Monday, July 15, 2013

Neupogen and Neulasta (filgrastim and pegfilgrastim)

For people on chemo, keeping up the white blood cells, or more specifically neutrophils can sometimes be difficult.  Neutrophil granulocytes are part of the immune system and comprise the largest type of white blood cells we have.  If we have low white blood cells, specifically neutrophils, then we are at greater risk for infection.  Because these cells are rapidly dividing, they often fall victim to the same treatment as our cancer cells.  One of the reasons that chemo patients get a complete blood count (CBC) is to check on the white blood cells (as well as a host of other things).

If they find that your counts are low, one of the things which your oncologists may do is prescribe a dose of Neupogen (figrastim).  I have always been confused between Neupogen and another drug which does essentially the same thing, Neulasta (pegfilgrastim).   I finally asked what the difference was.  Neupogen is faster acting and is sort of a jump start, whereas Neulasta takes a big longer and does the same thing.  Both have side effects of aching bones and muscles (your legs and other long bones such as your humerus (upper arm) and your pelvis is where most of your marrow is...your marrow manufactures blood cells, so when you are given stimulators to make more blood cells of any type, then those bones can ache) which can be alleviated by taking a non-aspirin pain reliever such as acetaminophen (Tylenol).  Both can cause enlarged or even ruptured spleens (if you have pain in your upper left abdomen, let your doctor know) , and bruising.  Also, some people are allergic to it....and if  you show any sign of allergy, let your doctor know immediately.

Both drugs are given by injection approximately 24 hours after getting chemo.  The injection site can swell and bit and get a bit warm or sore (local injection site reaction), but this may be an indication of an allergic reaction, and it is worthwhile to let the doctor know.  I find it a bit annoying to go back 24 hours after, but it seems to be doing the trick....my counts today were  actually in the normal range!  I switched to Neulasta when it became apparent that the low counts were not a once in a while thing, but had become chronic.  It is important to note that they won't prevent all infections.....you are still at risk, but it does give you a fighting chance.

If you have sickle-cell disorder, then you need to make sure that your doctor knows.  Another thing to bear in mind, both Neulasta and Neupogen come in pre-loaded syringes.  Neulasta's syringe contains dry, natural latex, and if you have a latex sensitivity, you need to make sure that your oncologist (and the injection nurse) are aware of this.  I don't know if Neupogen's does or not, but it is worth asking.

One thing to be aware of, I got my PET scan on Tuesday morning, and I was supposed to get my Neulasta shot the same day, so I told the nurse I would come in after my PET. By mistake, someone had scheduled Neulasta the same day as chemo (a no-no)....the PET tech came in and said..."Um..when did you have your Neulasta?"  I told her I hadn't yet, I was going in to get it after I finished with her and had had lunch.  She was very relieved as if I had had it before getting the PET, the stimulation would have caused metabolic uptake and my legs/pelvis/arms would have shown increased activity and made the PET next to worthless....score one for the Goose!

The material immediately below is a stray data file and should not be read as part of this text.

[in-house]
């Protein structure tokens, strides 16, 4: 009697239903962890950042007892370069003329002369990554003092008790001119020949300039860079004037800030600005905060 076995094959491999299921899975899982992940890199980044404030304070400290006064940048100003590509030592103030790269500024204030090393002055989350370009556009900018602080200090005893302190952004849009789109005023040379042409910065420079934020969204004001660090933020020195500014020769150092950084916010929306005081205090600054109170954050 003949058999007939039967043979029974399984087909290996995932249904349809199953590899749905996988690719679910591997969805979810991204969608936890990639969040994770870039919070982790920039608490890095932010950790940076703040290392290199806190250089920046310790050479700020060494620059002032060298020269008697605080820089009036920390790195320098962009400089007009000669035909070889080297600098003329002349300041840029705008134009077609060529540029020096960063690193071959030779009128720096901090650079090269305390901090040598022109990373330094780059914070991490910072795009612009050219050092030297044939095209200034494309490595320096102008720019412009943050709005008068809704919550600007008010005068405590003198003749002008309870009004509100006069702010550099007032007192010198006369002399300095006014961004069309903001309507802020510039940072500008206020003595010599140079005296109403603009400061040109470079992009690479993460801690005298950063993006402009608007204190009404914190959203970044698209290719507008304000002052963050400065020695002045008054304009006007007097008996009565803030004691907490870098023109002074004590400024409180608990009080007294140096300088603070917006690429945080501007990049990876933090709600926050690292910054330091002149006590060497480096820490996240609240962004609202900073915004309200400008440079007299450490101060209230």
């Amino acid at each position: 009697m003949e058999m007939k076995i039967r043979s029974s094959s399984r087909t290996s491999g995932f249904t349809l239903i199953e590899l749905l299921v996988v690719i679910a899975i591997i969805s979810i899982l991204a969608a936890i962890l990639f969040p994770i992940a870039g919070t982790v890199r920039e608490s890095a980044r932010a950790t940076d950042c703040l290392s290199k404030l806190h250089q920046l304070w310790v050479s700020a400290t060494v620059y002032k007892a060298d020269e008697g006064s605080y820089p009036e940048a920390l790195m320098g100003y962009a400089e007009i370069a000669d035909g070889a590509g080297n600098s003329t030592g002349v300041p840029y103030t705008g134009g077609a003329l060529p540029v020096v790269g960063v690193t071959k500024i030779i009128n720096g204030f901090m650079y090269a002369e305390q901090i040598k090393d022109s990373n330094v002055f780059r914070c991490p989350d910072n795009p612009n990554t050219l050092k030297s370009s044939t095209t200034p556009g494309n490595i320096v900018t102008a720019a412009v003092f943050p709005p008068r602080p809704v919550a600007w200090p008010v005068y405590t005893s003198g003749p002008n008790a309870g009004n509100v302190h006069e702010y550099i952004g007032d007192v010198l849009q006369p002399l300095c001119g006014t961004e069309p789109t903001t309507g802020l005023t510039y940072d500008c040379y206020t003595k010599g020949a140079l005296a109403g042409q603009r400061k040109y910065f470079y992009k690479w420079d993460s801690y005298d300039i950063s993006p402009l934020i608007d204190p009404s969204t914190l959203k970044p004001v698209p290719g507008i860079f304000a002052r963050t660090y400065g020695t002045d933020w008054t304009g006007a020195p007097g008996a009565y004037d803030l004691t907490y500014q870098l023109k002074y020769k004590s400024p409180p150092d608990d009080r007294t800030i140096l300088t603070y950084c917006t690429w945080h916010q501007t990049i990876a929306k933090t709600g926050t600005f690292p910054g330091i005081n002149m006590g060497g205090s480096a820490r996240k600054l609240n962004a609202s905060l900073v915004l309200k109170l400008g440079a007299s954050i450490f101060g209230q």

Yes, there is a drug which stimulates red blood cell production, but this is VERY expensive and must only be used under certain conditions and diagnosis. According to my oncology nurse, the insurance criteria is very specific.


Hope this helps....it sure helped me understand what was what and why I was getting what I was.

Why the red and white dahlias?  Well....I didn't have anything which would really fit..so I thought they could represent red and white blood cells....

6 comments:

  1. There is some evidence that Claritin--only Claritin, not other antihistamines--can help alleviate the side effects of Neulasta. Some people take it a couple of days before and after the injection; others, like me, all the time.

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    1. Thanks, Mary. I have found taking it with the Halaven (eribulen) also helps with side effects. Since I had a lot of unusual, annoying but not debilitating for the most part and I am not given Benedryl, I thought I would try it, and it seems to help a bit with the fatigue. Since I'm now on Neulasta, I'll see if it helps with that, and I will prolong my dosing a little (I usually take it the day before and the day of the infusion).

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    2. Only Allegra is allowed by the med oncs at UF Health Orlando. They say it is far better than Claritin.

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  2. I took Claritin the day before, day of, and day after as in structed and had no luck with easing pain. The bone pain from Neulasta was so bad, I was either going to stop the injections altogether or was going to need pain meds. For me, it was worse than chemo and radiation.

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    1. How often did you get the injections? Just curious.

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    2. Ditto. Will be seeing the oncologist in charge of the cancer center to see if they can lower the dose. My WBC was 35.1 one week after the shot and I was in the ER because of the pain.

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